Sounds of intense fighting echoed Monday morning around Libyan ruler Moammar Gadhafi's compound in central Tripoli as his forces continued to fight rebels who swept into the capital Sunday night.
Despite Gadhafi broadcasting three messages to his supporters urging Tripoli residents to take up the arms in his defence, his whereabouts are unknown and many question whether he still is in Libya.
Gadhafi had vowed to fight to the last drop of blood and not to leave Libya, but aware that his two of his sons have now been arrested and with an arrest warrant form the International Criminal Court for him, analysts say the leader will now attempt to leave the country and find refuge abroad.
South Africa denied Monday morning rumours that it has agreed to give Gadhafi refuge.
Foreign Minister Maite Nkoana-Mashabane also denied at a media briefing in Johannesburg that South Africa had sent aircraft to Libya for Gadhafi's exit and said Gadhafi's current whereabouts aren't known.
Sources now said Algeria might take the dictator, but the government hasn't commented. For months, Algeria has denied charges it was sending troops and arms to the Gadhafi regime.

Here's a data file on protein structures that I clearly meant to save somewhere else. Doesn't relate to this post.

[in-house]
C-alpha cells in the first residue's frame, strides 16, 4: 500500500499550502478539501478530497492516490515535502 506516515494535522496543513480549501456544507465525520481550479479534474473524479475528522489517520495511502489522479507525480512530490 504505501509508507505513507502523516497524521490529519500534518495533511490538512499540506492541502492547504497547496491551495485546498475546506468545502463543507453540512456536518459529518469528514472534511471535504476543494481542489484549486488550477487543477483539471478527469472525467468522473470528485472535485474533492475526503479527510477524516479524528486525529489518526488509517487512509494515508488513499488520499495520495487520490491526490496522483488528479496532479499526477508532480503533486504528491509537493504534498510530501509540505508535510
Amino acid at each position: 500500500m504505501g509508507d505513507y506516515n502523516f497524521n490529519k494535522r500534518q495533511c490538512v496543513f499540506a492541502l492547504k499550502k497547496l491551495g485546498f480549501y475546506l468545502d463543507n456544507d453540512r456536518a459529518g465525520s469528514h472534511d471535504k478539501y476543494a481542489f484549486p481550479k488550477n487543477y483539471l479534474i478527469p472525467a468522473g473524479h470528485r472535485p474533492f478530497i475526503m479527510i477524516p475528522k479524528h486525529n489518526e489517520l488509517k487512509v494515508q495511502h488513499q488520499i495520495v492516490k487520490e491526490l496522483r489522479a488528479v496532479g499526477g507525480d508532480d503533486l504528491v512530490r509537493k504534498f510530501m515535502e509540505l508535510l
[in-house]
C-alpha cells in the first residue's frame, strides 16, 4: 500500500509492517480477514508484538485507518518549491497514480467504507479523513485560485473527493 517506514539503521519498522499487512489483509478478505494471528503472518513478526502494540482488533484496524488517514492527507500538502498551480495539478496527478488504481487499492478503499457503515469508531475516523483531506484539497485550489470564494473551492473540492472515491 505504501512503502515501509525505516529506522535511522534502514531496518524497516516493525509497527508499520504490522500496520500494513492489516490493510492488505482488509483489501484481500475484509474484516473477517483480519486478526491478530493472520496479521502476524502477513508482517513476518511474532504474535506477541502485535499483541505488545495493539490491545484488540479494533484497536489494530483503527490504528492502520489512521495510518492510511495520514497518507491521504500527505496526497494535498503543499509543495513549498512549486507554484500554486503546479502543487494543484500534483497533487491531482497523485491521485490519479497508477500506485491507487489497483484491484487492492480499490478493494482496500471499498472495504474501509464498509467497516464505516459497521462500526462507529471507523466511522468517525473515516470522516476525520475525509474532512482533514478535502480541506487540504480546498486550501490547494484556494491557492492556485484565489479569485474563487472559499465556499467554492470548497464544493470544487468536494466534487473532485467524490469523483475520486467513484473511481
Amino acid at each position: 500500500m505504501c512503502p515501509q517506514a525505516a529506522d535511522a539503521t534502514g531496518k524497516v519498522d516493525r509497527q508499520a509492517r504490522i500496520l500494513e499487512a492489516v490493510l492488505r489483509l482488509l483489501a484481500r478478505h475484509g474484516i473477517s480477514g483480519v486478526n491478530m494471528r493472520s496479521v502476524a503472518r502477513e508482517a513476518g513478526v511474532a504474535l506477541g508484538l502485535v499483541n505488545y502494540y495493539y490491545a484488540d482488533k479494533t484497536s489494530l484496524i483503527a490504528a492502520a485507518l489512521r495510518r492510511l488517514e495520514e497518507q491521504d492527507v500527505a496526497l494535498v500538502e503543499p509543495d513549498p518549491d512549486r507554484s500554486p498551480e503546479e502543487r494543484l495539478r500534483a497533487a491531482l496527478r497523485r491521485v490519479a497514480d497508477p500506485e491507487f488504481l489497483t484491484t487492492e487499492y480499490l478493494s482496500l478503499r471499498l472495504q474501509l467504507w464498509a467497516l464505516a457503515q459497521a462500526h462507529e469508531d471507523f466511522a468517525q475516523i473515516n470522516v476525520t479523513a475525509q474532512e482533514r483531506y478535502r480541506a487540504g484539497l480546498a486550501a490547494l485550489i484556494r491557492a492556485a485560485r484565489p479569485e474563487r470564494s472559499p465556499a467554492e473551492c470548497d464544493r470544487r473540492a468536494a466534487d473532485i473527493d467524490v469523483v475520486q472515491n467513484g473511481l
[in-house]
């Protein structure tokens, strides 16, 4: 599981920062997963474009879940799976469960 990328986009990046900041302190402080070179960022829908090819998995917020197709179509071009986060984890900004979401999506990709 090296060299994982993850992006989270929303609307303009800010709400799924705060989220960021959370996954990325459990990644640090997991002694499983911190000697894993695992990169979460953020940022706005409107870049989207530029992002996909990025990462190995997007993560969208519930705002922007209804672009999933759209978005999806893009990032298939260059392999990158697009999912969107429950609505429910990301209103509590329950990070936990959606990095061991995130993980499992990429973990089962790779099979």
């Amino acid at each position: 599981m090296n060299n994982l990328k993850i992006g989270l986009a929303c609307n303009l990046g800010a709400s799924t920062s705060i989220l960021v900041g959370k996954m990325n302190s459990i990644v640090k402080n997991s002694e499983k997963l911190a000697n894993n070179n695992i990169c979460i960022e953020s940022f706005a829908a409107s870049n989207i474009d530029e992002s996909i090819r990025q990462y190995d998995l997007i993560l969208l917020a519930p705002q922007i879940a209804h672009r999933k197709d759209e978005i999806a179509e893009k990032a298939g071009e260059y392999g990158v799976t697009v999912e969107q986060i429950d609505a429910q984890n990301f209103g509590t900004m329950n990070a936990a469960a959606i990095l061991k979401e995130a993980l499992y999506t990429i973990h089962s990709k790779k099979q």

Gadhafi loyalists were said to control 15 to 20 per cent of Tripoli Monday morning.
Mahmoud Jibril, head of the rebel National Transitional Council, cautioned that "the fight is not over yet," while expressing the hope on rebel television that "in few hours our victory will be complete."
With the rebels now controlling most of Tripoli, analysts now turn to the consequences of the battle. Months of bombardments have destroyed wide parts of the capital while hospitals in the city are said to be overflowing with victims.
Doctors report shortages of personnel, beds and medicine, and are warning of a humanitarian crisis.
While the next few hours will be crucial in deciding the final outcome of the conflict, so will the next few months.